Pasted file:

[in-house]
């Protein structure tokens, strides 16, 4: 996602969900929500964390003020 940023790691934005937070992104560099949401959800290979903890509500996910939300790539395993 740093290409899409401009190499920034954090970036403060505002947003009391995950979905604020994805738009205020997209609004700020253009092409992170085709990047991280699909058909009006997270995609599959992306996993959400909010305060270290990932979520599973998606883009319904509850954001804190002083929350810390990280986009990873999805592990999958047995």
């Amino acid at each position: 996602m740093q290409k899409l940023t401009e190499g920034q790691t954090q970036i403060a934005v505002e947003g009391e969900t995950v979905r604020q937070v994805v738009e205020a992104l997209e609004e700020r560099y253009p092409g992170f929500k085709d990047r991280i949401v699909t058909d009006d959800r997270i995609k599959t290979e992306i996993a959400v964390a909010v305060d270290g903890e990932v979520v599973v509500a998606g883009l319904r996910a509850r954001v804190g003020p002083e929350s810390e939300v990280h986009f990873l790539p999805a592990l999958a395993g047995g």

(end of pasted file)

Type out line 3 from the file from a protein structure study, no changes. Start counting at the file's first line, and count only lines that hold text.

């Amino acid at each position: 996602m740093q290409k899409l940023t401009e190499g920034q790691t954090q970036i403060a934005v505002e947003g009391e969900t995950v979905r604020q937070v994805v738009e205020a992104l997209e609004e700020r560099y253009p092409g992170f929500k085709d990047r991280i949401v699909t058909d009006d959800r997270i995609k599959t290979e992306i996993a959400v964390a909010v305060d270290g903890e990932v979520v599973v509500a998606g883009l319904r996910a509850r954001v804190g003020p002083e929350s810390e939300v990280h986009f990873l790539p999805a592990l999958a395993g047995g």